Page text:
Letters Home: Ralston McClain on the U. S. S. Columbia

As printed in the July 25, 1918 edition of the Skidmore News (Skidmore, Missouri), page 1:

From R. J. McClain.

July 18, 1918, U. S. S. Columbia.

Dear Editor: —

After so long a time I will try and drop you a few lines and let you know that I am still among the living.

It sure seems good to get the News.  I get more real enjoyment out of it than all of the large papers in the city.  The boys kid me about the size of it and call it “The Weekly Squeek” but nevertheless I read every word of it and I have about got them all in the notion of moving to Skidmore after the war.  If they do we will have a regular sea going jazz band that will make the Skidmore band sit up and take notice.  The life of a bandman in the navy is filled with many woes that a civilian band don’t get, one of them is playing a sea going concert when the ship is rolling from 20 to 30 degrees.  Occasionally we find ourselves trying to keep our music stands from falling over and keep the bench from jumping from under us all at the same time.  On one occasion the ship gave one awful jump and we all landed in a corner, instruments, stands, music and all.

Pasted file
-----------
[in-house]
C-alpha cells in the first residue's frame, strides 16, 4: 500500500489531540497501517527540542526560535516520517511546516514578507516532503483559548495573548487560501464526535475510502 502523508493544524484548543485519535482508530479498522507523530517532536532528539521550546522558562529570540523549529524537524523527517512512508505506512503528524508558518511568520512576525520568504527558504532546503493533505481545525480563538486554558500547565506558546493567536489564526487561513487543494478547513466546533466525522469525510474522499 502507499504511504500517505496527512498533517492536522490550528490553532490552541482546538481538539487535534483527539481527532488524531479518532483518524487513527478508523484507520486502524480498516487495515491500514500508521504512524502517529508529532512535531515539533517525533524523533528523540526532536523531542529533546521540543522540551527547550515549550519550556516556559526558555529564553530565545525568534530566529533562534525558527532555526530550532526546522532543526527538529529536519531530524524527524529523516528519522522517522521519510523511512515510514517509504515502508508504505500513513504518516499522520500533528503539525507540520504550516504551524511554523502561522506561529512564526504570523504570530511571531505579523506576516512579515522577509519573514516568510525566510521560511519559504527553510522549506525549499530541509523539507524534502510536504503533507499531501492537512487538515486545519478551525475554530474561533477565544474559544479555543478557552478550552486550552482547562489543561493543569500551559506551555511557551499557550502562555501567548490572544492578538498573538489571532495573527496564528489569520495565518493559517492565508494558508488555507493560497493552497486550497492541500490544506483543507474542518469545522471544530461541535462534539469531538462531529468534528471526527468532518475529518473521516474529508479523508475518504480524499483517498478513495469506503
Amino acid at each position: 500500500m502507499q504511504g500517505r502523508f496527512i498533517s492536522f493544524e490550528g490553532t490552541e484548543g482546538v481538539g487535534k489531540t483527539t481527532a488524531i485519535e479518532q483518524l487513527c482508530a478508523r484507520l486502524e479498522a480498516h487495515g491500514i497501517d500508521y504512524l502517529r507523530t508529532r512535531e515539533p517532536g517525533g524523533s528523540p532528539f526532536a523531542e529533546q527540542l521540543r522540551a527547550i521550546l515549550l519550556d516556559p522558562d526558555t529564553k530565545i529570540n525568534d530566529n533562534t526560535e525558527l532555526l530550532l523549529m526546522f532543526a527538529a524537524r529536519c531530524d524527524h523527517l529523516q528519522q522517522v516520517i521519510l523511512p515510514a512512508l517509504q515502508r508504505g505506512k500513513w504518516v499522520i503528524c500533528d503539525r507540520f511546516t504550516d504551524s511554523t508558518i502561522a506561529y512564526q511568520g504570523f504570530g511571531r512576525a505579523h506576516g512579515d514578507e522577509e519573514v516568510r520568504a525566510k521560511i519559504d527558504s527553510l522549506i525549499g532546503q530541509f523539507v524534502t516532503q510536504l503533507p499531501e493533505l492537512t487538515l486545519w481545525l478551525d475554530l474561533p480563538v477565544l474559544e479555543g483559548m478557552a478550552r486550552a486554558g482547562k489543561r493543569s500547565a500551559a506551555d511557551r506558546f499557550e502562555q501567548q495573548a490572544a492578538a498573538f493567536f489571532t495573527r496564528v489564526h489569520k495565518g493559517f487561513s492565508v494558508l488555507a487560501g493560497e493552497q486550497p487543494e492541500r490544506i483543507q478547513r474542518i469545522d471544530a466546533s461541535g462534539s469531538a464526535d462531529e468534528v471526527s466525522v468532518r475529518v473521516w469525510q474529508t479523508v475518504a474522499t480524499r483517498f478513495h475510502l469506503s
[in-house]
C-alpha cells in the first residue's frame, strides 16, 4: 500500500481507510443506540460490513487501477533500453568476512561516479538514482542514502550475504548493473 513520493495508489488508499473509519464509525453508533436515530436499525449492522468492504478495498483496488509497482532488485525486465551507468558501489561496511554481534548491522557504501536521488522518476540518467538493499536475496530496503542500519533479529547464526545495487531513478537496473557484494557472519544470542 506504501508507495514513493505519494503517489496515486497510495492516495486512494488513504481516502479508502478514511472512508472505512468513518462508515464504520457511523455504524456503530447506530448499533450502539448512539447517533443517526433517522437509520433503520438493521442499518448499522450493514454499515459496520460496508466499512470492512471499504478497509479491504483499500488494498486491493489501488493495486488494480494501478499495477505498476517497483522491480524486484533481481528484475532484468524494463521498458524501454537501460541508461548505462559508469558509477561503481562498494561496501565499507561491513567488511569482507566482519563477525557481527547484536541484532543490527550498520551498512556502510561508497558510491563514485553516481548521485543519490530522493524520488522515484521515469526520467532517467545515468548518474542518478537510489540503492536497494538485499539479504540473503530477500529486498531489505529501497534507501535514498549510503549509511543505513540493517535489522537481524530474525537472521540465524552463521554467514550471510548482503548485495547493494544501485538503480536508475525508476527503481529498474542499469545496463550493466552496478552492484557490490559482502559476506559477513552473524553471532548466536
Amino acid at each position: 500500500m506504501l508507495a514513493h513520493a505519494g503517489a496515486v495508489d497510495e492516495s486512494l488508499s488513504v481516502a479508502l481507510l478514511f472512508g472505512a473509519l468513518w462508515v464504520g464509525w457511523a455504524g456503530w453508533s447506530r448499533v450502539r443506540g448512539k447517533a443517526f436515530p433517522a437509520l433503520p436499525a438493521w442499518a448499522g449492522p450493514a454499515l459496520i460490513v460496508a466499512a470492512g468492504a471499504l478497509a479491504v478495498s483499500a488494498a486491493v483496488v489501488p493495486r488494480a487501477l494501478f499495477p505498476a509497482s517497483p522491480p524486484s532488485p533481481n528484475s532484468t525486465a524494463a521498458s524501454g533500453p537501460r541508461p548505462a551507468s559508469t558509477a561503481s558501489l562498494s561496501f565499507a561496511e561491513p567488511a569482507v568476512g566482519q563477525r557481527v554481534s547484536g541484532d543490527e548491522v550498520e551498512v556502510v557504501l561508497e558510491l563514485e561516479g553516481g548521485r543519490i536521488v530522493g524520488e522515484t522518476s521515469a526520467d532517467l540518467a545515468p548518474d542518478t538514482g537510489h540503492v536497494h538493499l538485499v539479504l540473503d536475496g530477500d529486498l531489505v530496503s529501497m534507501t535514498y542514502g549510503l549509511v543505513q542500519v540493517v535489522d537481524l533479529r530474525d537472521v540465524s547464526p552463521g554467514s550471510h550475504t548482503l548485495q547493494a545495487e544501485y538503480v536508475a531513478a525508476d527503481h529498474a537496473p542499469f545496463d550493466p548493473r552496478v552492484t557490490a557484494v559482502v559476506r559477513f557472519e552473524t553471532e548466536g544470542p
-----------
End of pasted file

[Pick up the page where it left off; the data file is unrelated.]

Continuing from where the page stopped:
Aside from playing three concerts a day we have a few other duties such as berubbing paint work, shining bright work, swabbing decks, administering first aid to the wounded, acting as stretcher bearers and numerous other things to help pass the time away.  Then aside from that we have to wash our teeth, shave, take a bath and scrub clothes in a half pail of water and after one has done all of that he saves the water for his shipmate to use.  O it is a great life if you don’t weaken.  In spite of the inconvenience and discouragements we have a good time and when we go ashore after a month at sea we forget all about our troubles.

I would like to tell you what our ship is doing and where we have been, but I am not allowed to do so. I like the sea life as well as I did at the station and feel more like I was really in the war.

When the ocean is calm it is a pleasure to be out on it, but when it is rough, O boy! it isn’t quite so pleasant.  One day the ship rolled 37 degrees and when one would start down the deck he would meet himself coming back.

I notice by the paper that the Skidmore people are still in the Red Cross work and I am glad to know that you don’t stop when you have reached your apportionment, but always go away over the top.

Your friend, R. J. McClain.

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